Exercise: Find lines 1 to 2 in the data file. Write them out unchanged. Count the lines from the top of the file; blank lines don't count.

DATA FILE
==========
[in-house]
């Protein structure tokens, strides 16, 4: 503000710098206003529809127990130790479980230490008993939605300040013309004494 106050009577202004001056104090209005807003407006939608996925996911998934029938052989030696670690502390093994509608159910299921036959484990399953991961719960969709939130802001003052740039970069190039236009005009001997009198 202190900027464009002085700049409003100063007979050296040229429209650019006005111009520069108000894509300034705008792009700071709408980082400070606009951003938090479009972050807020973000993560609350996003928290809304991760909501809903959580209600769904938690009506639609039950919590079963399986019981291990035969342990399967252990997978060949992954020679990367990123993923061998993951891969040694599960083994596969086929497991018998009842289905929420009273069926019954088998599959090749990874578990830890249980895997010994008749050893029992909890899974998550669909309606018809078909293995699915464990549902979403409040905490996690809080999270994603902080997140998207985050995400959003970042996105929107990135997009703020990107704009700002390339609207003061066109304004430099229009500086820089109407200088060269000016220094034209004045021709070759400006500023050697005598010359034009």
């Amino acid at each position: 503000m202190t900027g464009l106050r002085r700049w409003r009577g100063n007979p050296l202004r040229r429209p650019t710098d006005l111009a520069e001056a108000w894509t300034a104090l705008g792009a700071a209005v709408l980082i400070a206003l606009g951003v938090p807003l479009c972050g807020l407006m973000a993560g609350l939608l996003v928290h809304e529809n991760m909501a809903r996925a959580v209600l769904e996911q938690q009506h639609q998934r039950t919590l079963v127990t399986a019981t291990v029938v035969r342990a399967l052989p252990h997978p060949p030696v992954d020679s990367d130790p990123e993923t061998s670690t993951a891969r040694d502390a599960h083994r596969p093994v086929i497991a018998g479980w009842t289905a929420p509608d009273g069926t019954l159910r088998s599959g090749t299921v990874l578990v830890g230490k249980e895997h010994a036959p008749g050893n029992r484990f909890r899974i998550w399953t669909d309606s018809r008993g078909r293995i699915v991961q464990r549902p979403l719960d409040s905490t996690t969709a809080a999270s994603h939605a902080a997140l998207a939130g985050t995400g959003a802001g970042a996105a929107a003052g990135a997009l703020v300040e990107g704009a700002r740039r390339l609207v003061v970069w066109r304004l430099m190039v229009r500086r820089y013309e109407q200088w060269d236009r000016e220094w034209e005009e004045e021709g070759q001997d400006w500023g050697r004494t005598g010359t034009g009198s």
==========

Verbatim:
[in-house]
């Protein structure tokens, strides 16, 4: 503000710098206003529809127990130790479980230490008993939605300040013309004494 106050009577202004001056104090209005807003407006939608996925996911998934029938052989030696670690502390093994509608159910299921036959484990399953991961719960969709939130802001003052740039970069190039236009005009001997009198 202190900027464009002085700049409003100063007979050296040229429209650019006005111009520069108000894509300034705008792009700071709408980082400070606009951003938090479009972050807020973000993560609350996003928290809304991760909501809903959580209600769904938690009506639609039950919590079963399986019981291990035969342990399967252990997978060949992954020679990367990123993923061998993951891969040694599960083994596969086929497991018998009842289905929420009273069926019954088998599959090749990874578990830890249980895997010994008749050893029992909890899974998550669909309606018809078909293995699915464990549902979403409040905490996690809080999270994603902080997140998207985050995400959003970042996105929107990135997009703020990107704009700002390339609207003061066109304004430099229009500086820089109407200088060269000016220094034209004045021709070759400006500023050697005598010359034009």